MAGAZINE
Contents - Private lives: What happens when our every thought goes public
17 Jun 2020
BY INDEX ON CENSORSHIP

With contributions from Katherine Parkinson, David Hare, Marina Lalovic, Geoff White and Timandra Harkness

The Summer 2020 issue of Index on Censorship magazine looks at just how much of our privacy we are giving away right now. Covid-19 has occurred at a time when tech giants and autocrats have already been chipping away at our freedoms. Just how much privacy is left and how much will we now lose? This is a question people in Turkey are really concerned about, as many feel the home was the last refuge for them for privacy, but now contact tracing apps might rid them of that. It’s a similar case for those in China, and the journalist Tianyu M Fang speaks about his own, haphazard experience of using a contact tracing app there. We also have an article from Uganda on the government spies that are everywhere, plus tech experts talking about just how much power apps like Zoom and tech like drones have.

In our In Focus section, we interview journalists in Serbia, Hungary and Kashmir who are trying to report the truth in places where the truth can be as dangerous, if not more, than Covid-19. And we have an interview with and poet from the playwright David Hare.

We have a very special culture section in this issue. Three playwrights have written short plays for the magazine around the theme of pandemics. V (formerly Eve Ensler), the author of The Vagina Monologues, takes you to the aftermath of a nuclear disaster; Katherine Parkinson of The IT Crowd writes about online dating during quarantine; Lebanese playwright Lucien Bourjeily is inspired by recent events in his country in his chilling look at protest right now.

Buy a copy of the magazine from our online store here.

Special Report

Virus masks a different threat by Hannah Leung and Jemimah Steinfeld: China is using Covid-19 responses and Hong Kong’s new security law to reduce freedoms in the city state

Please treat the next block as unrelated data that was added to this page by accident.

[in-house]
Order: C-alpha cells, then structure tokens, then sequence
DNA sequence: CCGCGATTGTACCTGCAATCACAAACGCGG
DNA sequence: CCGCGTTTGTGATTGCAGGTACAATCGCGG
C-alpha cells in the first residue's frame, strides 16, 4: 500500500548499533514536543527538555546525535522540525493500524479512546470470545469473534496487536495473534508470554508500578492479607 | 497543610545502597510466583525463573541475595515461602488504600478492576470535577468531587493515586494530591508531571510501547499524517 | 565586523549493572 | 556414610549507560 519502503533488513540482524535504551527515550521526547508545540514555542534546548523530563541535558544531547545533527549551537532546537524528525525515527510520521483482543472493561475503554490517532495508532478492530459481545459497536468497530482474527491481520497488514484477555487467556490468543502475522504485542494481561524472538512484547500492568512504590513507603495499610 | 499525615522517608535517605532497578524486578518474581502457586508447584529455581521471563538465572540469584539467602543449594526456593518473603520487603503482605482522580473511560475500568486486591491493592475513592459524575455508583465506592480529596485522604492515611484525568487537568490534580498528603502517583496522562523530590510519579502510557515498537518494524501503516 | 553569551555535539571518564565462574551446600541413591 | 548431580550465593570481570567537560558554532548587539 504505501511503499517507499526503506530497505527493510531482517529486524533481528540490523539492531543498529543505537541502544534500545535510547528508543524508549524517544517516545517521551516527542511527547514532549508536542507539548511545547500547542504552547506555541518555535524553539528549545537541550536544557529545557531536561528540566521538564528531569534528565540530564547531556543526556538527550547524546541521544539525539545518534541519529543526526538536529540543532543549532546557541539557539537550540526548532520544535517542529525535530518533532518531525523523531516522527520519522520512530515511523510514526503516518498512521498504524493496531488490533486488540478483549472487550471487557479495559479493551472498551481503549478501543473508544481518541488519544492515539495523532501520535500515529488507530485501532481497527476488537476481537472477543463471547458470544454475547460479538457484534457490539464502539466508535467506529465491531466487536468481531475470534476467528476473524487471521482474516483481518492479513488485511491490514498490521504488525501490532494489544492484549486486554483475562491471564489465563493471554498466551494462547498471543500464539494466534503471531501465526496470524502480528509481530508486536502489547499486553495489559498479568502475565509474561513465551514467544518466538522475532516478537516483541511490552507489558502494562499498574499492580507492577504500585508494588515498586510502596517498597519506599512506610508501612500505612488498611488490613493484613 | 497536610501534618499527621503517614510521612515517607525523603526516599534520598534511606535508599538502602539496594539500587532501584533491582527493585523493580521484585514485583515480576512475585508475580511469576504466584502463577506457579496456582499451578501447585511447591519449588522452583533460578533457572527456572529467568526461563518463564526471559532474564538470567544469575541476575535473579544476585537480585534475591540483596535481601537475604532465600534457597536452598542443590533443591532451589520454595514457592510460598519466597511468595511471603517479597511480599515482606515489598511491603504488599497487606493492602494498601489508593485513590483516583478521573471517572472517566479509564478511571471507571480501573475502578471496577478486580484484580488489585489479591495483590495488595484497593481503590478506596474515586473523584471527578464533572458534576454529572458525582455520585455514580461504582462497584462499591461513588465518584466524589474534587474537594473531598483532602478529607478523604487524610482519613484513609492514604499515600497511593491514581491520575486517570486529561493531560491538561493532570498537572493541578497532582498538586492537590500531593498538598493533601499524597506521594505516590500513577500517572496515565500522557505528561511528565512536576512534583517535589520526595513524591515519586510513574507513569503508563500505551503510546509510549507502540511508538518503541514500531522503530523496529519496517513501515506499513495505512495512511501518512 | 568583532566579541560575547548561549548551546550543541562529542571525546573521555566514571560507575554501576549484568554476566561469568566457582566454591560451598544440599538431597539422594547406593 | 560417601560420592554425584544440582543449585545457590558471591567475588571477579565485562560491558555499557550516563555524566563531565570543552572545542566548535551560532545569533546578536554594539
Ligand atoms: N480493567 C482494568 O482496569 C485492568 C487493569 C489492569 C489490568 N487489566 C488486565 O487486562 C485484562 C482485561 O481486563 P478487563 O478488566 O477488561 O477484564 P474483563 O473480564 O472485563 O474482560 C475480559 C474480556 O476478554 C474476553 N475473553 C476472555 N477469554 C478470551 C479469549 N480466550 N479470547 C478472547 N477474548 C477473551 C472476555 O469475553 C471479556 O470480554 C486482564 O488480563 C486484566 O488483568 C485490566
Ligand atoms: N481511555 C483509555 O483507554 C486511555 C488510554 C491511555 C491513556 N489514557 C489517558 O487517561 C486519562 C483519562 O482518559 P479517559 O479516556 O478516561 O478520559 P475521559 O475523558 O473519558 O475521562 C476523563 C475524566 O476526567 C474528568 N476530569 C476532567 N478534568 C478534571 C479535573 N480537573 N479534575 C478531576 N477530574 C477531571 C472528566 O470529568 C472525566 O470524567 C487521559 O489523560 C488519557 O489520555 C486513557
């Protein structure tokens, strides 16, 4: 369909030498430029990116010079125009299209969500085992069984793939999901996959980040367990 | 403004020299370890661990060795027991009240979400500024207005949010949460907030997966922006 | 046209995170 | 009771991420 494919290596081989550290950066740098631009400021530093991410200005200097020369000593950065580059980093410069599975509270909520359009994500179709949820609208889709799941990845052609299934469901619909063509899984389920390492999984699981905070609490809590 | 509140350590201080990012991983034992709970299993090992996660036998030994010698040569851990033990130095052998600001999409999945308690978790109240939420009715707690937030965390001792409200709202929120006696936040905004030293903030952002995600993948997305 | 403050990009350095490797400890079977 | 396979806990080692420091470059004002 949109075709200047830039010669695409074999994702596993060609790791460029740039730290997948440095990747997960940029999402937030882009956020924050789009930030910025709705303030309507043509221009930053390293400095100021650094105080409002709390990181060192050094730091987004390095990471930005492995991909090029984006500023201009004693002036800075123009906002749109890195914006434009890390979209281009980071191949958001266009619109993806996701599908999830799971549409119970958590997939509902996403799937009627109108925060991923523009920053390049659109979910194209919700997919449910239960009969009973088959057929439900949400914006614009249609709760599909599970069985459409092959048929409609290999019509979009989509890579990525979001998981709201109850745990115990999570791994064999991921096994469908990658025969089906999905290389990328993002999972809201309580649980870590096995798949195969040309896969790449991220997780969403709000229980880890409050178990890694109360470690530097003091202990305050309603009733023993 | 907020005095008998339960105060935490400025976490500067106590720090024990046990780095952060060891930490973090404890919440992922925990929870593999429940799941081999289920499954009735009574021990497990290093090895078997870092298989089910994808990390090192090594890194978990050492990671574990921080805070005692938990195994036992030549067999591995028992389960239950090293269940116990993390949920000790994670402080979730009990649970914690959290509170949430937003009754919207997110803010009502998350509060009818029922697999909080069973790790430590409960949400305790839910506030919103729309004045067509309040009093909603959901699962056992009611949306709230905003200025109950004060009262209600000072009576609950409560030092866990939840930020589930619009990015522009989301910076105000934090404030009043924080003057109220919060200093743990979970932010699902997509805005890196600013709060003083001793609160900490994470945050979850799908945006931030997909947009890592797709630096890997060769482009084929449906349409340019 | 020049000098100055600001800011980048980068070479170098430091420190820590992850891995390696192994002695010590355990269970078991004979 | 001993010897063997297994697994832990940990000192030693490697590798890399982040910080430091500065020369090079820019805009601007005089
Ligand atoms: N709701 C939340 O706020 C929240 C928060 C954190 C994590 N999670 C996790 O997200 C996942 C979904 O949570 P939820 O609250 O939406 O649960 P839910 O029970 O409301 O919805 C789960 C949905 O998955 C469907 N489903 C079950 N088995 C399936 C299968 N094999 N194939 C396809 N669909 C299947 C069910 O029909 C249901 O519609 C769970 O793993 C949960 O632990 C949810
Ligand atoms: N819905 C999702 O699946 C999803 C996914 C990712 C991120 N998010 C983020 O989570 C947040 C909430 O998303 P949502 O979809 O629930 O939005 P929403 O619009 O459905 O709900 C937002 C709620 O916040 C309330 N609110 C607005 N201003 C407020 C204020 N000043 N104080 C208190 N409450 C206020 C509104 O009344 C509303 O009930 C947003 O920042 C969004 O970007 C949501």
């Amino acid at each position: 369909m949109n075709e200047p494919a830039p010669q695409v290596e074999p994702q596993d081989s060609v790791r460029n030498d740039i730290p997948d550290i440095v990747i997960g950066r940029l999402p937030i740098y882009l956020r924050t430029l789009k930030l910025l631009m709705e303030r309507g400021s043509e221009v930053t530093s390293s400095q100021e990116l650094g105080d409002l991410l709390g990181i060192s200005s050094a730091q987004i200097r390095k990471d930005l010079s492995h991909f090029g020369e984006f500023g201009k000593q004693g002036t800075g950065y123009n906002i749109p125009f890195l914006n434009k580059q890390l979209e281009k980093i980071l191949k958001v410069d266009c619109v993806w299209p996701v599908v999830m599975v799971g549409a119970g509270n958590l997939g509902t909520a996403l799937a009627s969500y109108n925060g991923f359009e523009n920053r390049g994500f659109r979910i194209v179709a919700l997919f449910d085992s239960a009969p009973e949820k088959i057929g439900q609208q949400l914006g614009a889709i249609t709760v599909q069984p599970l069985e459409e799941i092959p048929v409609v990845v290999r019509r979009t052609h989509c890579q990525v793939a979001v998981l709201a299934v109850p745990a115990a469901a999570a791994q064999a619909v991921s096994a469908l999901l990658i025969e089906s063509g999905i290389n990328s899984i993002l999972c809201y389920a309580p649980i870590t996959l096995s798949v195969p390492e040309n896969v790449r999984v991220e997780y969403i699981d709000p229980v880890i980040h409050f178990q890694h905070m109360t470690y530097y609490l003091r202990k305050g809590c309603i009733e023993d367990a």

Back-up plan by Timandra Harkness: Don’t blindly give away more freedoms than you sign up for in the name of tackling the epidemic. They’re hard to reclaim

The eyes of the storm by Issa Sikiti da Silva: Spies are on the streets of Uganda making sure everyone abides by Covid-19 rules. They’re spying on political opposition too. A dispatch from Kampala

Generation app by Silvia Nortes, Steven Borowiec and Laura Silvia Battaglia: How do different generations feel about sharing personal data in order to tackle Covid-19? We ask people in South Korea, Spain and Italy

Zooming in on privacy concerns by Adam Aiken: Video app Zoom is surging in popularity. In our rush to stay connected, we need to make security checks and not reveal more than we think

Seeing what’s around the corner by Richard Wingfield: Facial recognition technology may be used to create immunity “passports” and other ways of tracking our health status. Are we watching?

Don’t just drone on by Geoff White: If drones are being used to spy on people breaking quarantine rules, what else could they be used for? We investigate

Sending a red signal by Tianyu M Fang: When a contact tracing app went wrong a journalist was forced to stay in their home in China

The not so secret garden by Tom Hodgkinson: Better think twice before bathing naked in the backyard. It’s not just your neighbours that might be watching you. Where next for privacy?

Hackers paradise by Stephen Woodman: Hackers across Latin America are taking advantage of the current crisis to access people’s personal data. If not protected it could spell disaster